Hi friends! Happy Monday :) This year, I'm trying something a little different on my blog. Each month, beginning today, I'll pick a topic on which to focus. In January, I'm tackling body image. I'm hoping that having a specific topic will allow me to go a little deeper and connect more with you.
Body image not for you? No worries! I'll see you next month for the February topic - singleness, dating & relationships :)
In first grade, my feet were almost as big as our teacher's. She was famously tiny in our school system, known for being just slightly taller than her students. But, when a boy in our class pointed out that our feet almost matched, my seven-year-old brain recognized that this was embarrassing.
I've been tall for as long as I can remember. I hit a growth spurt early and never had that middle-school-slow-down many girls experience - where they start seventh grade as the tallest girl and end eighth grade as the shortest. I started tall and ended tall and have never known anything else.
For the record, I love being tall.
In a lot of ways, it has become an identifier. I love having long legs and, when I stand up my very straightest, I love it that people ask: how tall are you? It used to bother me - making me feel ashamed or like I was taking up too much space; plaguing them with all my inches. But now? 5'10! I tell them proudly.
As I continue to coach women, though, I have found a lot of tall girls struggle with body image - feeling automatically like they are "big" or too much.
If you have a tall friend, you might notice a tendency to slouch. This is, almost undoubtedly, a habit she picked up in middle school, when she was already 5'8 and not one (1!) single boy had yet hit puberty. She, therefore, towered over those 5'2 fellas and took matters into her own hands by shrinking down as small as possible. It is probably ingrained in her - something she barely knows she does anymore - trying to make herself smaller and stand out less.
As a taller girl, it's easy to allow yourself to believe that you have to be more passive so you aren't perceived as manly. For a long time, I didn't understand why I was so afraid of the androgynous clothing trend, and then I realized it was because I was scared of looking masculine.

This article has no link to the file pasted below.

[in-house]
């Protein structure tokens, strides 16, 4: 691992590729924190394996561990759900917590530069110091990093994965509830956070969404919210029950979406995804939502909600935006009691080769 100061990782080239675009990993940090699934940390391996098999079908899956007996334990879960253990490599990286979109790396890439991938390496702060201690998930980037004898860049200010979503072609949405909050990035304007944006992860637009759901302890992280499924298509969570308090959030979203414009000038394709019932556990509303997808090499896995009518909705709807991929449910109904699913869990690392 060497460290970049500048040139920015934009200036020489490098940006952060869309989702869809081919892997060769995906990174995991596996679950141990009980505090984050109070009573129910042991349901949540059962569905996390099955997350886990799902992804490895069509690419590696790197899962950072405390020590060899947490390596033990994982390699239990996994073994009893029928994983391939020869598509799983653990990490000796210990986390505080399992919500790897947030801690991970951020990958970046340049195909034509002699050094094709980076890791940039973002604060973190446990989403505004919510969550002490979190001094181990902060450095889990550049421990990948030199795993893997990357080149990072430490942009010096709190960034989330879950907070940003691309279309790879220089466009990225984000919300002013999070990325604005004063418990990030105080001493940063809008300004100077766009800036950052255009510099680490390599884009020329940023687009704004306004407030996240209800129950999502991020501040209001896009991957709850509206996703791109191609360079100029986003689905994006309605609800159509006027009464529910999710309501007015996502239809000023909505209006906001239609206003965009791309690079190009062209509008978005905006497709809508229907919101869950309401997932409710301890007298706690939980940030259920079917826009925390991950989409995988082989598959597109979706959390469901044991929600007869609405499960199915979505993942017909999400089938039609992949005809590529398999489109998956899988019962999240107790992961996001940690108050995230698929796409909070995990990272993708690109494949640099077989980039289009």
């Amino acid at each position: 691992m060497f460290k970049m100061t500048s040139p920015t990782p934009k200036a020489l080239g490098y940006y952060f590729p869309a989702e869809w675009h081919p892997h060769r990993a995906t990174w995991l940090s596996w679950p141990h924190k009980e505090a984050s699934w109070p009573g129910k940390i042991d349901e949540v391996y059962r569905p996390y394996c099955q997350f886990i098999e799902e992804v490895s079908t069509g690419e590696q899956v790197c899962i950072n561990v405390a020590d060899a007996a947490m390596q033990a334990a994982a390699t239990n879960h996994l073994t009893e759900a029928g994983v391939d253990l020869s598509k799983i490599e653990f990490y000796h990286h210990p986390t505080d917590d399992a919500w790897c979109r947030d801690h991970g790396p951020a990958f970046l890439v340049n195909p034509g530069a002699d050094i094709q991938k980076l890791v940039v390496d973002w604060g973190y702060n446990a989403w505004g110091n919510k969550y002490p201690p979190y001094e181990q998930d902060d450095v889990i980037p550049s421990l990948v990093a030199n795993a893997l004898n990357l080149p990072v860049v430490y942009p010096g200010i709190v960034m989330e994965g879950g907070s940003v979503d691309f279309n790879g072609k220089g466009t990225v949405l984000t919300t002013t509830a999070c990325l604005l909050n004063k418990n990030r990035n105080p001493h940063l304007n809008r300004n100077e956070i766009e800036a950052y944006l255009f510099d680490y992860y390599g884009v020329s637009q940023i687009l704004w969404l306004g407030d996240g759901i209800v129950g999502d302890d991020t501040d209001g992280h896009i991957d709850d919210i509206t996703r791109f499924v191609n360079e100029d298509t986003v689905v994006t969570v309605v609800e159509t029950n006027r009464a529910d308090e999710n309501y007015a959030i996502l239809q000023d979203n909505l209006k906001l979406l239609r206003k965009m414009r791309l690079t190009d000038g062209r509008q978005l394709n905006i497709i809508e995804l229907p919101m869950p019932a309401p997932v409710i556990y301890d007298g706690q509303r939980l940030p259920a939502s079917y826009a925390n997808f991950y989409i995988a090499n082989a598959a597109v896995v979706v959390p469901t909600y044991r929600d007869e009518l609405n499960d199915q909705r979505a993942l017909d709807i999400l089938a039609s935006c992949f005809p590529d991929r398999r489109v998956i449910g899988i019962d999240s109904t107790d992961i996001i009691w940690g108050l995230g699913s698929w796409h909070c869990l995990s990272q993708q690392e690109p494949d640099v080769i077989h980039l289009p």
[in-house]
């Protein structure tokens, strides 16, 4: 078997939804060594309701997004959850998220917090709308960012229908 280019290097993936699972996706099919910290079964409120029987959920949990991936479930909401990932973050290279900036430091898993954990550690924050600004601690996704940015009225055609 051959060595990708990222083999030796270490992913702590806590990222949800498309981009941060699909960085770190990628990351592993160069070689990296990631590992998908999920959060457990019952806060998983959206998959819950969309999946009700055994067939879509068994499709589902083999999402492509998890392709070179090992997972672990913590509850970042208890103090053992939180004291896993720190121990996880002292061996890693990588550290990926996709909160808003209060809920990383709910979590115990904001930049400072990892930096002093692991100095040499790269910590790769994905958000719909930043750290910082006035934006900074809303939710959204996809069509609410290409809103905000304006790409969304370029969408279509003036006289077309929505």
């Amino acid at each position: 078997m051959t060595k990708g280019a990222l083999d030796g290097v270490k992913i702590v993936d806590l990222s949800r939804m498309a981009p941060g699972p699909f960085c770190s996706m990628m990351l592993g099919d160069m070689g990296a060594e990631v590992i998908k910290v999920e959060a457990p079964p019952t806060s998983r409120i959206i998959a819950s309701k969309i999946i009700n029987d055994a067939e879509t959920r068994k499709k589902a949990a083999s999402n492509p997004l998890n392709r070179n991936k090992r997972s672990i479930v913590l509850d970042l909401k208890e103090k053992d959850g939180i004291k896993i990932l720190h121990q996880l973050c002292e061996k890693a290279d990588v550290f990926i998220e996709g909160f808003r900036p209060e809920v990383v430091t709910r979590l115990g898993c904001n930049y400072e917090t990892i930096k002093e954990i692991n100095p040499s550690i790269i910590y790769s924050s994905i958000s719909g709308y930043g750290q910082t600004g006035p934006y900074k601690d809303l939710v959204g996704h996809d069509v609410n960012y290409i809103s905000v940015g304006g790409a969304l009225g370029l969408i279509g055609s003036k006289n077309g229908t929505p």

As I began to notice this, I started to wonder: who decided that smaller was more feminine and beautiful?
The world teaches us that we must be smaller than men and, if we aren't, we must take drastic measures to prove that we're still feminine. The world has taught us to take up less space.
If you're tall, the world absolutely praises (& worships) you if you're really skinny. Just like, I would imagine, the world praises short girls who are also very petite. The problem, of course, is that not every tall girl is meant to be waif-like, just like not every short girl is meant to be super petite.
And guess what? They're still beautiful. They're all still beautiful.
Throughout my 20s, I've spent a lot of timing exploring the world's narrow perception of beauty, why our body's function is more important than its form and how to love and appreciate the temple that it is.
I went for a walk with a friend recently and she said: I think all women struggle with disordered eating habits to some degree.
How sad, I thought, that on some level, most women are calculating or restricting or watching a number. Whenever I find a woman who is so sure of her body - so comfortable with it for what it naturally is and not what she has forced it to become, I'm overwhelmed with gratitude. It's so refreshing and life-giving to be in the presence of her certainty and freedom.
I can't help but wonder: what if we all approached our bodies this way?
What if we woke up every day thinking: my body rocks. What if we believed our beauty had nothing to do with how dainty we are? What if we stopped worrying about the parts of us that are too big or too small and, instead, loved our bodies exactly as they are?
What if we appreciated our bodies because they allow us to run and jump and dance our pants off? What if we valued them because they allow us to learn new things and make new friends?
What if we believed we were fearfully and wonderfully made - with the bodies we are meant to have, no matter how big or small?
I think it would be beautiful.